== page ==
Labor analgesia for the tobacco and ethanol abusing pregnant patient: a routine management?
- Krzysztof M. Kuczkowski
- Archives of Gynecology and Obstetrics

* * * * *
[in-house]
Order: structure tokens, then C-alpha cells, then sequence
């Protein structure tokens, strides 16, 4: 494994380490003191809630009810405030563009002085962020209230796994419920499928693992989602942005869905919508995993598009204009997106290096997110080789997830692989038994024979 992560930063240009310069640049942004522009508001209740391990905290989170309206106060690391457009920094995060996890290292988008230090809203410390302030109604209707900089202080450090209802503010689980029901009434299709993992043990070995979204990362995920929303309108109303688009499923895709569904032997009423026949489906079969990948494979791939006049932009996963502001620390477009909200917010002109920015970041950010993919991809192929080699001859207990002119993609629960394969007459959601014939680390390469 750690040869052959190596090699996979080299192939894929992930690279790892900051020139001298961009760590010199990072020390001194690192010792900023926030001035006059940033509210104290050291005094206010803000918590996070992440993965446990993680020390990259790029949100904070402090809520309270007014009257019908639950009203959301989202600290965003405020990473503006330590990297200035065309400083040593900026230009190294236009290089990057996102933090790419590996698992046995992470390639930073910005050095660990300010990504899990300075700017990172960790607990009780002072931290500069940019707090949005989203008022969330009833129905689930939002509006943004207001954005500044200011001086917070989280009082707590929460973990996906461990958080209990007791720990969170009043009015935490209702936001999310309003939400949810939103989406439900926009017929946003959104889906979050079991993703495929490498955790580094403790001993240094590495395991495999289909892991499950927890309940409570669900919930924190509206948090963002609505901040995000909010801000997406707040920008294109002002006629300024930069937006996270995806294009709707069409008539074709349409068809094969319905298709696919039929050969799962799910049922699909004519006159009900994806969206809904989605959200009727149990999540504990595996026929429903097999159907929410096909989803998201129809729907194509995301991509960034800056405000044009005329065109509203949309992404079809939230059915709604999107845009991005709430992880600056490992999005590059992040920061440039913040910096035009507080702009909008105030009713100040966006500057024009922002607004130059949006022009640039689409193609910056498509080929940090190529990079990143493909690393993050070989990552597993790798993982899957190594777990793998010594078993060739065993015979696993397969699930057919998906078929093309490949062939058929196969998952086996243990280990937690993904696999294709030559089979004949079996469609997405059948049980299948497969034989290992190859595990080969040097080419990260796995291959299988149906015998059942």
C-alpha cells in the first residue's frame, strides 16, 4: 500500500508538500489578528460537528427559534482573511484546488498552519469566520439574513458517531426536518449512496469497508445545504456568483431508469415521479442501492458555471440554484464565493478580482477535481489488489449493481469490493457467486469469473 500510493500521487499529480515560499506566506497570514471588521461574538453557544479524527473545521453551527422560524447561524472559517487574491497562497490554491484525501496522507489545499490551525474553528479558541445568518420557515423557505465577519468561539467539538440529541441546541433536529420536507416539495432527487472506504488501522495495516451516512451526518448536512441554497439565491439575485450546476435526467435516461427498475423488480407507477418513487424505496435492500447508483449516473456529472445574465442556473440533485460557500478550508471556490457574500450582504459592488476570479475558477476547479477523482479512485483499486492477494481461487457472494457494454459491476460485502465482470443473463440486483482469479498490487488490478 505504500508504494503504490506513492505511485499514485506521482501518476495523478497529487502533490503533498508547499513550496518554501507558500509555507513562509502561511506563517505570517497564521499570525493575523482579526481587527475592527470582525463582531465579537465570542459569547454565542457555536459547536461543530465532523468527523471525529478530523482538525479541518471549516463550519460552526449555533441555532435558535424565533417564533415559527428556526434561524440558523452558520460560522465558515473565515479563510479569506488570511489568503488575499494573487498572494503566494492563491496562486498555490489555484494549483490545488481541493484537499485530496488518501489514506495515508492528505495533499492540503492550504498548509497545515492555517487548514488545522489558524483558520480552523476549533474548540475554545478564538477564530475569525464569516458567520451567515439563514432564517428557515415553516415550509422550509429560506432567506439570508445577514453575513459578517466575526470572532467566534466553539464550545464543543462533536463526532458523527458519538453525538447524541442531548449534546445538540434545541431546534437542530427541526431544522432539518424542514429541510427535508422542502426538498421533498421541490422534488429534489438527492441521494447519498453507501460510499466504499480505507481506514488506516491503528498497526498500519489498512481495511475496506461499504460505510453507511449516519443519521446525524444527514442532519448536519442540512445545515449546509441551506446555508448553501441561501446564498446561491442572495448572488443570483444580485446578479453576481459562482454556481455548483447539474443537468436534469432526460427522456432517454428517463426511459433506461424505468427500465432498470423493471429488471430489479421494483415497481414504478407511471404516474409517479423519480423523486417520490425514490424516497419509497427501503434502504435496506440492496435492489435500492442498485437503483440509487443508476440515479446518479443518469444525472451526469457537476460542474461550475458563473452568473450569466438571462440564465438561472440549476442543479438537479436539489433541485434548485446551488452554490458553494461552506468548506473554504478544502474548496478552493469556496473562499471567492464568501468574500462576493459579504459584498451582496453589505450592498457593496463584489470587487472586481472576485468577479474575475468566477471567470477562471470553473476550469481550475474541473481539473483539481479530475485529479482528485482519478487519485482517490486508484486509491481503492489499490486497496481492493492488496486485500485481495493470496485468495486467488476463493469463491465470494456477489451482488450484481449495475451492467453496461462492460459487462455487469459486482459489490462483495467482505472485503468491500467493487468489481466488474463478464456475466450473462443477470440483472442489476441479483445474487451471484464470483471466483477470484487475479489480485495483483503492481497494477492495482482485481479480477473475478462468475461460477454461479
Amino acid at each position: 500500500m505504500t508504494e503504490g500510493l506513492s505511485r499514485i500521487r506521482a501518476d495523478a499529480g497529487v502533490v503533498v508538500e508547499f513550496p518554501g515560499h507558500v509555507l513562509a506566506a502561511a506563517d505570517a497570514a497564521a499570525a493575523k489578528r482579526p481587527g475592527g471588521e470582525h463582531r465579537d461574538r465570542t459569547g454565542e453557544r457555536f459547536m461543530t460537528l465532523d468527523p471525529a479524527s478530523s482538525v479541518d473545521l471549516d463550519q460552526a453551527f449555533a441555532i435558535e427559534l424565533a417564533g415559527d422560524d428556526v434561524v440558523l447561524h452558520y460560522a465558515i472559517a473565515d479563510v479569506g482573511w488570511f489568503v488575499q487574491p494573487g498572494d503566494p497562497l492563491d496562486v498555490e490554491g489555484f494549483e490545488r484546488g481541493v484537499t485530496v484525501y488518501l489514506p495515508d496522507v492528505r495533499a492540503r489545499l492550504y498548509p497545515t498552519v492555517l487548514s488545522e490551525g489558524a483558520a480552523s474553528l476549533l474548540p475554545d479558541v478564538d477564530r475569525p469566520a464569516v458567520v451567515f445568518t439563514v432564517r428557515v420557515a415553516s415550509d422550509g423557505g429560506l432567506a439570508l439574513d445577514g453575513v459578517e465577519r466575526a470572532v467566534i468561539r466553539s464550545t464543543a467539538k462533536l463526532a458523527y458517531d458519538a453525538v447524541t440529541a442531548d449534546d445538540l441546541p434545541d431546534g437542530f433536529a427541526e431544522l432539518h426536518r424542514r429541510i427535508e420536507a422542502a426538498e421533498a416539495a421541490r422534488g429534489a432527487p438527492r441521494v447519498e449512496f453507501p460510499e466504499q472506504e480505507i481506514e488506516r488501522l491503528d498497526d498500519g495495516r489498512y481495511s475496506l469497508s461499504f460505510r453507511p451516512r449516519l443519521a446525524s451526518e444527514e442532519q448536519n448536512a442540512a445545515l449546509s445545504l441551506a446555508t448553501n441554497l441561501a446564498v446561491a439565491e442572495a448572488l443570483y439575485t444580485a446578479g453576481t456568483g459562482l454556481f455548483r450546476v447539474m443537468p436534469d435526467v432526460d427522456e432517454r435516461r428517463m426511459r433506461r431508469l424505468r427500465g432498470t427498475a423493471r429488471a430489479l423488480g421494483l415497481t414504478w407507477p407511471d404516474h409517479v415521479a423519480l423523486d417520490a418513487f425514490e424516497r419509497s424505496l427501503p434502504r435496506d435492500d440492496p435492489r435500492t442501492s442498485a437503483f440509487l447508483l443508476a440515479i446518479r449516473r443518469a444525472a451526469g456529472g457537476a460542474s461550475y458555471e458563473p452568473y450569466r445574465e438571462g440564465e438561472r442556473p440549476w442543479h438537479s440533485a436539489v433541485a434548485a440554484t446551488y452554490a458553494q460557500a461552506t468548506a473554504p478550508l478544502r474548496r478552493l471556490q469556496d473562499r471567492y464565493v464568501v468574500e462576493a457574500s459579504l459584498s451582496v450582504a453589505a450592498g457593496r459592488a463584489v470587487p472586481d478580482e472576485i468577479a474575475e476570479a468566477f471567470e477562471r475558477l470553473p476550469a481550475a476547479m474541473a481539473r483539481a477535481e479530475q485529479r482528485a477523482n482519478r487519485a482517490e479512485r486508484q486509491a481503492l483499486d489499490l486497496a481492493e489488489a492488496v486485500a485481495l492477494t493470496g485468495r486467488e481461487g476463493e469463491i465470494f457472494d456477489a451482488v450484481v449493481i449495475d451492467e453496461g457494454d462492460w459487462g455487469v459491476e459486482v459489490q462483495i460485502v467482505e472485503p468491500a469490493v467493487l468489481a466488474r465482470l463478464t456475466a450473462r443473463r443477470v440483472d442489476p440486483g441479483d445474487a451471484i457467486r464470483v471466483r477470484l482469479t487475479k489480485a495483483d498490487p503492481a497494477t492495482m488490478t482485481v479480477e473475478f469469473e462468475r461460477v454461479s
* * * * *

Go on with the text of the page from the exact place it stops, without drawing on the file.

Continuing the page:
Over the last 20 years, the acquired immune deficiency syndrome (AIDS) has grown from a small case series of Pneumocystis carinii infection in four homosexual men to one of the major health problems facing the world today. In the next 5 years, human immunodeficiency virus (HIV) infection is expected to kill more than 2.2 million people. In the United States, women of childbearing age constitute a large percentage of new cases of AIDS. Because of the increased prevalence of HIV in pregnant women, many anesthesiologists encounter these patients in their practice. The safety of regional neuraxial spread has been a concern in the past, nevertheless, recent analysis of the problem has shown that HIV infection in pregnancy does not contraindicate administration of regional anesthesia.